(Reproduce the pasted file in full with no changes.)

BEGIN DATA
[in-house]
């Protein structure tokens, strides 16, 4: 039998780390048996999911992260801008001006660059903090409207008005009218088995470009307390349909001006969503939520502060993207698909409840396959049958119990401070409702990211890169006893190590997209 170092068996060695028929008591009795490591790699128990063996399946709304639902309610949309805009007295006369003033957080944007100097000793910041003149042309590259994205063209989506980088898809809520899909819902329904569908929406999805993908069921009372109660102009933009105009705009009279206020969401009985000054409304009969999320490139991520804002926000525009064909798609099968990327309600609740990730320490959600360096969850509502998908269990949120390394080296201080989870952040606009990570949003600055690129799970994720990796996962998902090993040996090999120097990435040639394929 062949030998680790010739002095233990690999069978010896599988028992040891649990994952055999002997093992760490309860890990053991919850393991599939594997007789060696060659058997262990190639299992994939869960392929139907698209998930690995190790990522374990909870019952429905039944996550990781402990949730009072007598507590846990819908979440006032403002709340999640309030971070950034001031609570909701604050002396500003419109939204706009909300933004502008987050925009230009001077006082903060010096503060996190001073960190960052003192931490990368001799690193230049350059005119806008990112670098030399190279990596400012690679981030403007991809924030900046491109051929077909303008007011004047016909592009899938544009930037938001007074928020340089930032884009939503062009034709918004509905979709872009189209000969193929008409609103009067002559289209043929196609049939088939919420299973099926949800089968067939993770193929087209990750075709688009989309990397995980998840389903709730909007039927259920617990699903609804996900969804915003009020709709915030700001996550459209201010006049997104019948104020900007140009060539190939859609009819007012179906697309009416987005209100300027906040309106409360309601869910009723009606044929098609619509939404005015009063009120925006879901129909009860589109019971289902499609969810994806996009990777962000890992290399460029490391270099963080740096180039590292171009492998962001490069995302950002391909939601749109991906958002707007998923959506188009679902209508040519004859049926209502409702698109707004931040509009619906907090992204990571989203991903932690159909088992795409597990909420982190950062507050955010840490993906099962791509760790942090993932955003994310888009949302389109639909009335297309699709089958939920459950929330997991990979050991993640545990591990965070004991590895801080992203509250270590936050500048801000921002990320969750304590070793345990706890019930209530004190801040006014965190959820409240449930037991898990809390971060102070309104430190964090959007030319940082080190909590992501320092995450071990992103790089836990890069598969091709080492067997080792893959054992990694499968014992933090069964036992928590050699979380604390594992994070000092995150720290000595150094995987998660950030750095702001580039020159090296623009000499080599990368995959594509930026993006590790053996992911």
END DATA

[in-house]
């Protein structure tokens, strides 16, 4: 039998780390048996999911992260801008001006660059903090409207008005009218088995470009307390349909001006969503939520502060993207698909409840396959049958119990401070409702990211890169006893190590997209 170092068996060695028929008591009795490591790699128990063996399946709304639902309610949309805009007295006369003033957080944007100097000793910041003149042309590259994205063209989506980088898809809520899909819902329904569908929406999805993908069921009372109660102009933009105009705009009279206020969401009985000054409304009969999320490139991520804002926000525009064909798609099968990327309600609740990730320490959600360096969850509502998908269990949120390394080296201080989870952040606009990570949003600055690129799970994720990796996962998902090993040996090999120097990435040639394929 062949030998680790010739002095233990690999069978010896599988028992040891649990994952055999002997093992760490309860890990053991919850393991599939594997007789060696060659058997262990190639299992994939869960392929139907698209998930690995190790990522374990909870019952429905039944996550990781402990949730009072007598507590846990819908979440006032403002709340999640309030971070950034001031609570909701604050002396500003419109939204706009909300933004502008987050925009230009001077006082903060010096503060996190001073960190960052003192931490990368001799690193230049350059005119806008990112670098030399190279990596400012690679981030403007991809924030900046491109051929077909303008007011004047016909592009899938544009930037938001007074928020340089930032884009939503062009034709918004509905979709872009189209000969193929008409609103009067002559289209043929196609049939088939919420299973099926949800089968067939993770193929087209990750075709688009989309990397995980998840389903709730909007039927259920617990699903609804996900969804915003009020709709915030700001996550459209201010006049997104019948104020900007140009060539190939859609009819007012179906697309009416987005209100300027906040309106409360309601869910009723009606044929098609619509939404005015009063009120925006879901129909009860589109019971289902499609969810994806996009990777962000890992290399460029490391270099963080740096180039590292171009492998962001490069995302950002391909939601749109991906958002707007998923959506188009679902209508040519004859049926209502409702698109707004931040509009619906907090992204990571989203991903932690159909088992795409597990909420982190950062507050955010840490993906099962791509760790942090993932955003994310888009949302389109639909009335297309699709089958939920459950929330997991990979050991993640545990591990965070004991590895801080992203509250270590936050500048801000921002990320969750304590070793345990706890019930209530004190801040006014965190959820409240449930037991898990809390971060102070309104430190964090959007030319940082080190909590992501320092995450071990992103790089836990890069598969091709080492067997080792893959054992990694499968014992933090069964036992928590050699979380604390594992994070000092995150720290000595150094995987998660950030750095702001580039020159090296623009000499080599990368995959594509930026993006590790053996992911």